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Corruption and anti-corruption local discourses and international practices in post-socialist Romania
1120Dipartimento di Scienze sociali e delle istituzioni, University of Cagliari c/o Ex Facoltà di Lingue e Letterature Straniere, Via S. Giorgio, 12, 09124, Cagliari, Italy
© 2013 Institute for Research in Social Communication, Slovak Academy of Sciences. This work is licensed under the Creative Commons Attribution-NonCommercial-NoDerivatives 3.0 License. (CC BY-NC-ND 3.0)
Citation Information: Human Affairs. Volume 23, Issue 2, Pages 212–229, ISSN (Online) 1337-401X, ISSN (Print) 1210-3055, DOI: 10.2478/s13374-013-0120-x, March 2013
- Published Online:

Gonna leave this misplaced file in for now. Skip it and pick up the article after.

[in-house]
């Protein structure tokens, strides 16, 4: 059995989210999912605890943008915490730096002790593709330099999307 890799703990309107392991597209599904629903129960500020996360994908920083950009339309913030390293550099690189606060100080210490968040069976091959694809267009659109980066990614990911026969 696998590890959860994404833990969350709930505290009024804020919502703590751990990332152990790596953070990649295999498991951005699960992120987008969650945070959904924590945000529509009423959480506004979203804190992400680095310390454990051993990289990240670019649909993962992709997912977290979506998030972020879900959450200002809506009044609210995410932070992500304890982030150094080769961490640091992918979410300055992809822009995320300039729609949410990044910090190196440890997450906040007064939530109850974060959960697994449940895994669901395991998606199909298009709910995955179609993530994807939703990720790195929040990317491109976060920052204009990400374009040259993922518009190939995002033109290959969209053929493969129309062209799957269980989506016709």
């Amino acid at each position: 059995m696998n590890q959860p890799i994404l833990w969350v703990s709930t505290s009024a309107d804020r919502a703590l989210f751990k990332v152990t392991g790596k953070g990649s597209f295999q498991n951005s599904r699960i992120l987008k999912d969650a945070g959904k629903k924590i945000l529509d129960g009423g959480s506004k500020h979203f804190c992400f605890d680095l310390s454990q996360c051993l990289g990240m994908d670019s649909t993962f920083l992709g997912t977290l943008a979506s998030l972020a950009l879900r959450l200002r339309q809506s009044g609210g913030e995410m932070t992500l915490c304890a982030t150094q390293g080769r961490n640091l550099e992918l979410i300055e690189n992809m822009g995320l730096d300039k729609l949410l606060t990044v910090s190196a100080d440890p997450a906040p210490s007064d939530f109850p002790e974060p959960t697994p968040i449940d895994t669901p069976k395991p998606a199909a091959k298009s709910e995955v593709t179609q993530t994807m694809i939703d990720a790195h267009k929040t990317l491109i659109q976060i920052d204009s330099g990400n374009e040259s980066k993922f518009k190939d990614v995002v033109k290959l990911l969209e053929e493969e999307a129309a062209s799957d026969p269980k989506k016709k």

In the past two decades academic and research literature on “corruption” has flourished. During the same period organizations and initiatives fighting against corruption have also significantly expanded, turning “anti-corruption” into a new research subject. However, despite a few exceptions there is a division of labor between scholars who study corruption itself and those who study the global anti-corruption industry. Juxtaposing corruption’s local discourses and anti-corruption international practices, this article is an attempt to bring together these two intertwined research dimensions and explore how an ethnographic approach might contribute to framing them together. Firstly, it describes how corruption in Romania is often conceptualized and explained in terms of national heritage, something related to old and recent cultural history, including traditional folklore. Secondly, it explores how anti-corruption works in practice, focusing on international legal cooperation projects monitoring the progress and shortcomings both prior to and post Romania’s accession to the European Union. Finally, revealing the articulations of these two apparently unrelated research fields, the article argues that corruption’s local explanations and the circular logic of auditing observed within the anti-corruption industry share a common developmental ideology mirroring the crypto-colonialist structure of power relations and dependency among European nation-states emerging out of the Cold War.